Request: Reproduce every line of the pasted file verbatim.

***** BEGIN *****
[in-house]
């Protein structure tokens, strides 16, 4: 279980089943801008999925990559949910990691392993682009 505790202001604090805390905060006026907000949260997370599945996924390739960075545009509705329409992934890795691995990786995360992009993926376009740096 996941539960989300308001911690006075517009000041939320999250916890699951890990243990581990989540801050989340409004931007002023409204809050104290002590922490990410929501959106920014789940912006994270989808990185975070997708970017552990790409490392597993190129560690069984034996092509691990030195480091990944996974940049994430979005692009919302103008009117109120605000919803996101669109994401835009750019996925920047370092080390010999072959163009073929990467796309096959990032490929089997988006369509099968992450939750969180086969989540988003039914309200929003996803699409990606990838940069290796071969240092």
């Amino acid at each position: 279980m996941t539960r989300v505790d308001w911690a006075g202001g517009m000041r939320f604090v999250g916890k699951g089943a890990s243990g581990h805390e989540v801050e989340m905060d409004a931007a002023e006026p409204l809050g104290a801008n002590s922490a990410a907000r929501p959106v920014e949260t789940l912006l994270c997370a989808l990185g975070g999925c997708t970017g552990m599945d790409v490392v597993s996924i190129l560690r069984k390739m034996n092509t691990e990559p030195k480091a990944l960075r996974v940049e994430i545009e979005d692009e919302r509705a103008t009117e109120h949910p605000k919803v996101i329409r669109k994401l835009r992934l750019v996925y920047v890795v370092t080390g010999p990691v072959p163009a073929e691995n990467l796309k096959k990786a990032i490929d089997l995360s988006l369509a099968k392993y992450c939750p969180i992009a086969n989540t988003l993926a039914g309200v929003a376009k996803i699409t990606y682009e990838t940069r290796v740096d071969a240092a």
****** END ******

[in-house]
């Protein structure tokens, strides 16, 4: 279980089943801008999925990559949910990691392993682009 505790202001604090805390905060006026907000949260997370599945996924390739960075545009509705329409992934890795691995990786995360992009993926376009740096 996941539960989300308001911690006075517009000041939320999250916890699951890990243990581990989540801050989340409004931007002023409204809050104290002590922490990410929501959106920014789940912006994270989808990185975070997708970017552990790409490392597993190129560690069984034996092509691990030195480091990944996974940049994430979005692009919302103008009117109120605000919803996101669109994401835009750019996925920047370092080390010999072959163009073929990467796309096959990032490929089997988006369509099968992450939750969180086969989540988003039914309200929003996803699409990606990838940069290796071969240092």
């Amino acid at each position: 279980m996941t539960r989300v505790d308001w911690a006075g202001g517009m000041r939320f604090v999250g916890k699951g089943a890990s243990g581990h805390e989540v801050e989340m905060d409004a931007a002023e006026p409204l809050g104290a801008n002590s922490a990410a907000r929501p959106v920014e949260t789940l912006l994270c997370a989808l990185g975070g999925c997708t970017g552990m599945d790409v490392v597993s996924i190129l560690r069984k390739m034996n092509t691990e990559p030195k480091a990944l960075r996974v940049e994430i545009e979005d692009e919302r509705a103008t009117e109120h949910p605000k919803v996101i329409r669109k994401l835009r992934l750019v996925y920047v890795v370092t080390g010999p990691v072959p163009a073929e691995n990467l796309k096959k990786a990032i490929d089997l995360s988006l369509a099968k392993y992450c939750p969180i992009a086969n989540t988003l993926a039914g309200v929003a376009k996803i699409t990606y682009e990838t940069r290796v740096d071969a240092a």